United States District Court, D. Nebraska
R. Zwart United States Magistrate Judge.
matter is before the court on Defendant's motion to
suppress evidence and request for an evidentiary hearing.
(Filing No. 20). For the reasons explained below,
Defendant's motion should be denied in its entirety.
April 14, 2017, Defendant was a passenger in a vehicle
traveling in Lincoln, Nebraska. At approximately 1:17 a.m.,
Lincoln Police Officer Joseph Villamonte was observing
traffic at the intersection of 48th and Madison
Streets in Lincoln Nebraska when he saw a gold Oldsmobile
Alero traveling south on 48thStreet approaching
Madison Street. The officer could not see a license plate on
intersection, the vehicle turned onto Madison Street. Officer
Villamonte noticed the driver of the Oldsmobile did not
signal this turn 100 feet prior to turning. After the officer
made a U-turn in the intersection to follow the Oldsmobile,
the Oldsmobile quickly turned into a parking lot, again
failing to signal 100 feet in advance of the turn. The
officer initiated a traffic stop. The Oldsmobile stopped in
the parking lot.
Officer Villamonte was exiting his patrol vehicle, Defendant,
who was a front seat passenger in the stopped vehicle, got
out of that vehicle and begin running. The officer saw
Defendant dropping items as he ran. One of those items
appeared to be a car charger; the other was a dark object
which sounded like metal when it hit the parking lot's
backseat passenger in the stopped vehicle also fled from the
scene. Officer Villamonte placed the driver in the rear seat
of the officer's patrol vehicle and called for backup
assistance. When other officers arrived, Officer Villamonte
walked the direction Defendant had fled and found a loaded
magazine of ammunition laying on the concrete.
argues “that no reasonable suspicion or probable cause
existed for Officer Villamonte to stop the vehicle in which
he was a passenger, ” “the stop violated his
rights under the Fourth Amendment, ” and therefore any
evidence seized should be suppressed. (Filing No. 20 at
CM/ECF pp. 1-2).
traffic stop is legal if it is supported by probable cause to
believe that a law violation has occurred. Whren v.
United States, 517 U.S. 806, 810 (1996). “An
officer has probable cause to conduct a traffic stop when he
observes even a minor traffic violation. This is true even if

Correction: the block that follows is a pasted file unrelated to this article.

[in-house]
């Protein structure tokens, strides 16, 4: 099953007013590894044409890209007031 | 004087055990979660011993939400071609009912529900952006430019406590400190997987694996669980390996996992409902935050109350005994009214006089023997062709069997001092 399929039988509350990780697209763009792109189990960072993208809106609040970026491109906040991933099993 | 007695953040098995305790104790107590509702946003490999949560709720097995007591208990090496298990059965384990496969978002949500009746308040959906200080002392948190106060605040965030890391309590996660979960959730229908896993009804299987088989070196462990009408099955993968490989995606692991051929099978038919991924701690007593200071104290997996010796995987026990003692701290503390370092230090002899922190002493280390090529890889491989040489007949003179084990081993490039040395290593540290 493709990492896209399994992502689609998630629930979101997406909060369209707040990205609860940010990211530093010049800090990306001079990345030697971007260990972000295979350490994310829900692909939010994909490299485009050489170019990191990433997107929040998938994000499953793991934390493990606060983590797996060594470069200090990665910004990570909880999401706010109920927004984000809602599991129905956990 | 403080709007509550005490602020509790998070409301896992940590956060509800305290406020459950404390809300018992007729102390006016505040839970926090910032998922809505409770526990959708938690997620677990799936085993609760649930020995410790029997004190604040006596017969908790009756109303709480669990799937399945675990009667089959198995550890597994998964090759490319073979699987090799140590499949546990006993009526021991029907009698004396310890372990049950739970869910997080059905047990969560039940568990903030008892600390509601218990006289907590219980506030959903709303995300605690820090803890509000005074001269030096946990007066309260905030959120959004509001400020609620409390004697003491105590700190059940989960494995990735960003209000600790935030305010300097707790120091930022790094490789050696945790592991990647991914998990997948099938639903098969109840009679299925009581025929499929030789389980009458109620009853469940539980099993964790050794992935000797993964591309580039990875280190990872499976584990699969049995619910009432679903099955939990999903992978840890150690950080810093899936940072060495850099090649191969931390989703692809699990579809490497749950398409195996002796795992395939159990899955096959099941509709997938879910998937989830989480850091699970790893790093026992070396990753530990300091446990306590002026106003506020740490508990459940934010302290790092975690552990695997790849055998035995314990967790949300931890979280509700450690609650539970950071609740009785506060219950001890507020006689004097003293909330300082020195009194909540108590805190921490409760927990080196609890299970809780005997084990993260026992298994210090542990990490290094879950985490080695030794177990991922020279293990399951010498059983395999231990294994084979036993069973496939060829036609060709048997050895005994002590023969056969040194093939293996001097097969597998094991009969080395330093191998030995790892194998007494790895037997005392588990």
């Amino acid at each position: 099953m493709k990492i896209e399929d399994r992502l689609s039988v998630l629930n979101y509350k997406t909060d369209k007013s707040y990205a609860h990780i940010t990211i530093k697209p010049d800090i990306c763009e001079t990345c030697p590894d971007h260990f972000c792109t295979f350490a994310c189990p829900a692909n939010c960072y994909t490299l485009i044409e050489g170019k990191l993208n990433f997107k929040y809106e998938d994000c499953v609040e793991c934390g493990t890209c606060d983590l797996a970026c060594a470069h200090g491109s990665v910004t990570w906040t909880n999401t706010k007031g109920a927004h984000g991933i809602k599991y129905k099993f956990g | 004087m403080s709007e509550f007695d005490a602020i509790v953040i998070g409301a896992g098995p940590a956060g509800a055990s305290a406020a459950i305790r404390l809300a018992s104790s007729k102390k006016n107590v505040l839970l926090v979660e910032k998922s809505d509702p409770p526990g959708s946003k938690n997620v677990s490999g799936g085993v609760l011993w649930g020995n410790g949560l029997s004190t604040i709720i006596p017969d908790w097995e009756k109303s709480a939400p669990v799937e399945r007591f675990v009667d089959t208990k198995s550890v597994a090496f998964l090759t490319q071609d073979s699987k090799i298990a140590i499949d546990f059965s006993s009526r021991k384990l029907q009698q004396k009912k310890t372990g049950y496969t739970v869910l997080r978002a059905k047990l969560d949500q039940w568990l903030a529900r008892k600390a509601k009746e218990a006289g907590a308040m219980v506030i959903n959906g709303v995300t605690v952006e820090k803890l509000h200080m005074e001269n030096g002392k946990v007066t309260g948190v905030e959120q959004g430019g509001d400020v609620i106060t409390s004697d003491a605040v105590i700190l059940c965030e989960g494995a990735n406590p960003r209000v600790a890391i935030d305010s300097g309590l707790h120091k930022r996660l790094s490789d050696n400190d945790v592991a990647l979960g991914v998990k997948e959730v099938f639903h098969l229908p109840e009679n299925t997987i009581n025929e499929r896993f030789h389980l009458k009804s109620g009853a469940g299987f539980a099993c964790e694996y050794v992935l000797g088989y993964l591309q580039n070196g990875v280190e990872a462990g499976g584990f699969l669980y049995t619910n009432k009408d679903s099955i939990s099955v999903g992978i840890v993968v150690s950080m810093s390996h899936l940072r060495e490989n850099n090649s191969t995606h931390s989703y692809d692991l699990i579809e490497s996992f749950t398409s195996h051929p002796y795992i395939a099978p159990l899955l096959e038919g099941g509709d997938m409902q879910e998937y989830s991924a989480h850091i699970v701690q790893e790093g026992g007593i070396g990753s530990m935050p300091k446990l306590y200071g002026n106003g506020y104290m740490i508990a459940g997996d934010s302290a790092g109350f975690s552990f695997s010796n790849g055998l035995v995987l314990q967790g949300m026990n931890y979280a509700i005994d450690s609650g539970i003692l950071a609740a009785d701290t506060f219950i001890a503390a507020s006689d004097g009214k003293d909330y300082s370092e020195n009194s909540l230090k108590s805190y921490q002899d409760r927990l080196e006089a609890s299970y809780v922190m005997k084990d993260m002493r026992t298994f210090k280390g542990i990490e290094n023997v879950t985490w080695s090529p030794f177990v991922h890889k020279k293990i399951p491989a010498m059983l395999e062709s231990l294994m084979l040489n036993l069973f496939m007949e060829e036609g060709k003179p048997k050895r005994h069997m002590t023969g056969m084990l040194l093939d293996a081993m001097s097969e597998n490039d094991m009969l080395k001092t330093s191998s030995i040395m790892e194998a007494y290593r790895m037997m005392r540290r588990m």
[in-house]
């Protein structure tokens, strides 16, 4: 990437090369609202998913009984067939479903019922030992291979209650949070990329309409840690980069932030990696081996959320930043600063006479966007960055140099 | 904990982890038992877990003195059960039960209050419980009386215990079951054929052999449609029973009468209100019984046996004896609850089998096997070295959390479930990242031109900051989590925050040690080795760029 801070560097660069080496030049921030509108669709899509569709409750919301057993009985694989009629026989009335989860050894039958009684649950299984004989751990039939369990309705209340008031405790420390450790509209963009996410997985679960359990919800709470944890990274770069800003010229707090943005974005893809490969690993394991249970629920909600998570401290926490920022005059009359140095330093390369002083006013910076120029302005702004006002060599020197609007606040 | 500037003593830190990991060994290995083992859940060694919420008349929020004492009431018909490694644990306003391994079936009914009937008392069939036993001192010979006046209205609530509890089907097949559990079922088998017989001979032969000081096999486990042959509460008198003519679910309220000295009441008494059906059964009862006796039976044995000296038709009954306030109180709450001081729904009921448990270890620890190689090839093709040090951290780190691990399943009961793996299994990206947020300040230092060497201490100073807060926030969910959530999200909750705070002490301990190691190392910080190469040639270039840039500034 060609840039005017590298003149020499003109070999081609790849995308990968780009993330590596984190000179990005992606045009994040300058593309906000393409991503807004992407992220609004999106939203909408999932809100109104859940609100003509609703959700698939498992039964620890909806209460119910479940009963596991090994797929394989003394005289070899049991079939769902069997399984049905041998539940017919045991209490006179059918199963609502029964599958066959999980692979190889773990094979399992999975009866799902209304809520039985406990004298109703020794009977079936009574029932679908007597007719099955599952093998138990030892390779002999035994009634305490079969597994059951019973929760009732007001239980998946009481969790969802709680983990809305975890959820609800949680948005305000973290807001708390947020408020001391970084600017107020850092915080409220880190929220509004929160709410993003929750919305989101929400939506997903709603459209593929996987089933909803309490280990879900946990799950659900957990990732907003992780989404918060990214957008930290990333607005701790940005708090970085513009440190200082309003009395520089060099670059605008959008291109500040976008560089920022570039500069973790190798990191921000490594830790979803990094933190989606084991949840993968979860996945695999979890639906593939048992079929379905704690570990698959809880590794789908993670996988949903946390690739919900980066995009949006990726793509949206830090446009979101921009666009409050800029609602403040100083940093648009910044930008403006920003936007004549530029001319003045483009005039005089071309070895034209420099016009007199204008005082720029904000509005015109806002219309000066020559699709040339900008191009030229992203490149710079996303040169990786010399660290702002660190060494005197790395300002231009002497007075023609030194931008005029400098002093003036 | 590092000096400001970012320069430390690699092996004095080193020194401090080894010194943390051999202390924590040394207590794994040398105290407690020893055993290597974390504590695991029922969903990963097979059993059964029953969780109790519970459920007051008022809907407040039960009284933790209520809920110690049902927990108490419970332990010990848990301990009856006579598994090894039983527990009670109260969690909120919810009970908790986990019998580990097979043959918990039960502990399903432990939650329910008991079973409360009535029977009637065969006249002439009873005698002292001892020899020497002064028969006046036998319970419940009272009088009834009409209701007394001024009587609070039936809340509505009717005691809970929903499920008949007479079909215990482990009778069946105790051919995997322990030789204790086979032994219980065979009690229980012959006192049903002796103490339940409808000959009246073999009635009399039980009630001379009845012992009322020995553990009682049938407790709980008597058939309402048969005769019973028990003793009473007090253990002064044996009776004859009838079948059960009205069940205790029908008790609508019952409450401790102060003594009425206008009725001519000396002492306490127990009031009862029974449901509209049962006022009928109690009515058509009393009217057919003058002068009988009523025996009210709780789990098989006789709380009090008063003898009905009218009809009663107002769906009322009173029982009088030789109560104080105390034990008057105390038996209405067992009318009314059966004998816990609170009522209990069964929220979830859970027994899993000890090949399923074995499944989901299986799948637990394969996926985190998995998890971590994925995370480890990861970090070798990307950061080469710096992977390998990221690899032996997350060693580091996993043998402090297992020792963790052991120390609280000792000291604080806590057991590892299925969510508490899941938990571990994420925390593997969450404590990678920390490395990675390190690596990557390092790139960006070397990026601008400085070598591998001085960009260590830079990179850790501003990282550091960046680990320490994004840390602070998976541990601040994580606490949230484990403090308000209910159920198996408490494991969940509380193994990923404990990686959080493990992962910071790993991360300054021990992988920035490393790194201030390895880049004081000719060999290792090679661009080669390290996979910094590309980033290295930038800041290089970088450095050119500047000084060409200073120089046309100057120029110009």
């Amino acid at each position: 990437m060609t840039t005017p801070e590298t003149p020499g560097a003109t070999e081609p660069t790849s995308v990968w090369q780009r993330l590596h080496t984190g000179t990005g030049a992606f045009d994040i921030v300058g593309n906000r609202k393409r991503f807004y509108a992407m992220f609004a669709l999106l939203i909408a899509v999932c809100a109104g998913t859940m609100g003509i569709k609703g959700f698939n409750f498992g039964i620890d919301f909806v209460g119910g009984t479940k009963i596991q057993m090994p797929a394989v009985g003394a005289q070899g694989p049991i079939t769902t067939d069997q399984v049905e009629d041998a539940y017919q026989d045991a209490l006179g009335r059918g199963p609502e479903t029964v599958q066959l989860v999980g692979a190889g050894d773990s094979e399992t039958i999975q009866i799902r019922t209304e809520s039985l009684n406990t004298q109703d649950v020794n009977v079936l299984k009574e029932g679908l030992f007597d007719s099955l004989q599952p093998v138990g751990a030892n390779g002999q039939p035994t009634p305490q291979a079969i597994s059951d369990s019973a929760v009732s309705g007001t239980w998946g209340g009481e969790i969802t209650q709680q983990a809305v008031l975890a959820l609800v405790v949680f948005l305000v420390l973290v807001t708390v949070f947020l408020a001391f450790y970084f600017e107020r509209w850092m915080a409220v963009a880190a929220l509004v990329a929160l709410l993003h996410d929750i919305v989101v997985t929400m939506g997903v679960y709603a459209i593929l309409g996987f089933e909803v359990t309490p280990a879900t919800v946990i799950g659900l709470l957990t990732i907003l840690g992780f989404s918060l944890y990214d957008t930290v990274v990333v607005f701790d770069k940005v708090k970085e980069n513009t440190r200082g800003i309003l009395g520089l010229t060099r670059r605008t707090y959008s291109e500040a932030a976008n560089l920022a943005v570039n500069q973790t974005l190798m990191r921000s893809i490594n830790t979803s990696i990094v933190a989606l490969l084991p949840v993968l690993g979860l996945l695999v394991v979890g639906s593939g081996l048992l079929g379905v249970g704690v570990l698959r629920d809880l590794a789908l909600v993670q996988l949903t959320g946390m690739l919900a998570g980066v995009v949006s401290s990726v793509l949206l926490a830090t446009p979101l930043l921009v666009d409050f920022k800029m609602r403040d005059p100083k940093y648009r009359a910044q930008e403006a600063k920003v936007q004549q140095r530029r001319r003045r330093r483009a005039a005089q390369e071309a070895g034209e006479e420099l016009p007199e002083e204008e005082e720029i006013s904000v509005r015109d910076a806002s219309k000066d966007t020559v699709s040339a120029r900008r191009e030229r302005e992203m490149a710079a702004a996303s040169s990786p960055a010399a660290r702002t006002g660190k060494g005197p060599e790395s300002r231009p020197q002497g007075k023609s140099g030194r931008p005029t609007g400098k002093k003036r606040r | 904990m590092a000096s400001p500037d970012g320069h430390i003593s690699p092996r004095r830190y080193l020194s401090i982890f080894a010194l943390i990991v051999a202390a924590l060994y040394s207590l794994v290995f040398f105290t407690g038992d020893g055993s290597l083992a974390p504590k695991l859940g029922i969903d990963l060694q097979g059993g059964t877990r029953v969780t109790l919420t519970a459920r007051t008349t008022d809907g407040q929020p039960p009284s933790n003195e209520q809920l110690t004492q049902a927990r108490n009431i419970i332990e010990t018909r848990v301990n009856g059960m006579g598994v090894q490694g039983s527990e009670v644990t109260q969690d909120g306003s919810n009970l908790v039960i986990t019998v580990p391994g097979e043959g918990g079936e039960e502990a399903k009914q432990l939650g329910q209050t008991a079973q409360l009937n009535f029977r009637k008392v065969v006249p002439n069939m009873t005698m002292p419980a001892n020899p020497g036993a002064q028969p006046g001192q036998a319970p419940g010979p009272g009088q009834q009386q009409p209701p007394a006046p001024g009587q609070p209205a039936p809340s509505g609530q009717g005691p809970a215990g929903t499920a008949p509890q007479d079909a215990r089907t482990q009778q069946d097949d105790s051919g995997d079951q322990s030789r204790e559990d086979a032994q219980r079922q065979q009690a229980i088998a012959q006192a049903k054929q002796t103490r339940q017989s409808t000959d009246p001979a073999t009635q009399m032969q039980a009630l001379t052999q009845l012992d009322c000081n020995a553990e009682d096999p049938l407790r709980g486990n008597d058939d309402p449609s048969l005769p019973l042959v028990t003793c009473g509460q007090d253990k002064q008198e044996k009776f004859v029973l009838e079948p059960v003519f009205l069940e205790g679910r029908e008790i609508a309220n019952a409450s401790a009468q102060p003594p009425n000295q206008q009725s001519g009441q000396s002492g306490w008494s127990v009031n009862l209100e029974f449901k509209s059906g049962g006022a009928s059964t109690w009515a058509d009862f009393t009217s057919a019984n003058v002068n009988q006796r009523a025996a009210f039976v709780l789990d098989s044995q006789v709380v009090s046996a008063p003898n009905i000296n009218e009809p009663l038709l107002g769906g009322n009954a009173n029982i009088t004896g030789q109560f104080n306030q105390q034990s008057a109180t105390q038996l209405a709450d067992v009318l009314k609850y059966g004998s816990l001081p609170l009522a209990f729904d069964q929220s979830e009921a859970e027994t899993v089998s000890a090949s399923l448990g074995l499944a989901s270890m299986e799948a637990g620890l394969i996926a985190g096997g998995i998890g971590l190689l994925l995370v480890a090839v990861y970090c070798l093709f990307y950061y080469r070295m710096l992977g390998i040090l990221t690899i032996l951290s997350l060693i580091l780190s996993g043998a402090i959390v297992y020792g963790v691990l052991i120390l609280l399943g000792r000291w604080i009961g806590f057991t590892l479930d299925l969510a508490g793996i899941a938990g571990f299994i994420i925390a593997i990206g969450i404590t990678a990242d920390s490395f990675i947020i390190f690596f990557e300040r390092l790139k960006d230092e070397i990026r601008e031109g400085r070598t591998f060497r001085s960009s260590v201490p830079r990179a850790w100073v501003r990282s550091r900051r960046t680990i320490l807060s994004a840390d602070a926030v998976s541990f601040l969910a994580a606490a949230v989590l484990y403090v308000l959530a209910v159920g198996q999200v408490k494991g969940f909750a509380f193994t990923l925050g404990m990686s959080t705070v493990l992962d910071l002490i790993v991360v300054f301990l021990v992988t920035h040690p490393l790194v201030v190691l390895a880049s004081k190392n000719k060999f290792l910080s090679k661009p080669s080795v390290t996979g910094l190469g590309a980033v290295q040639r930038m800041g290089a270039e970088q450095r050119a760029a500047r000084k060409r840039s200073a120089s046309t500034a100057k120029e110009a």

a valid traffic stop is a pretext for other
investigation.” United States v. Sallis, 507
F.3d 646, 649 (8th Cir. 2007) (internal quotations omitted).
A traffic stop “is valid even if the police would have
ignored the traffic violation but for their suspicion that
greater crimes are afoot.” United States v.
Long, 532 F.3d 791, 795 (8th Cir. 2008) (quoting
United States v. Chatman, 119 F.3d 1335, 1339-40
(8th Cir. 1997)). An officer's subjective motivations for
a stop are not relevant if a traffic violation has occurred.
Long, 532 F.3d at 795.
Nebraska statutory law and the Lincoln Municipal Code,
“[a] signal of intention to turn or move right or left
. . . . shall be given continuously during not less than the
last one hundred feet traveled by the vehicle before
turning.” Neb. Rev. Stat. Ann. § 60-6, 161;
Lincoln Municipal Code §10.14.170. Failure to comply
with this law provides probable cause to stop a vehicle.
United States v. Adler, 590 F.3d 581, 584 (8th Cir.
2009) (applying Nebraska law and holding the officer had
probable cause to stop Defendant's vehicle for failing to
signal a turn 100 feet in advance of turning).
Villamonte's observation of the Oldsmobile turning
corners without signaling 100 feet before those turns
provided probable cause for the stop.
THEREFORE HEREBY IS RECOMMENDED to the Honorable John M.
Gerrard, United States District Judge, pursuant to 28 U.S.C.
§ 636(b), that the motion to suppress filed by the
defendant (Filing No. 20) be denied in its entirety.
defendant is notified that failing to file an objection to
this recommendation as provided in the local rules of this
court may be held to be a waiver of any right to ...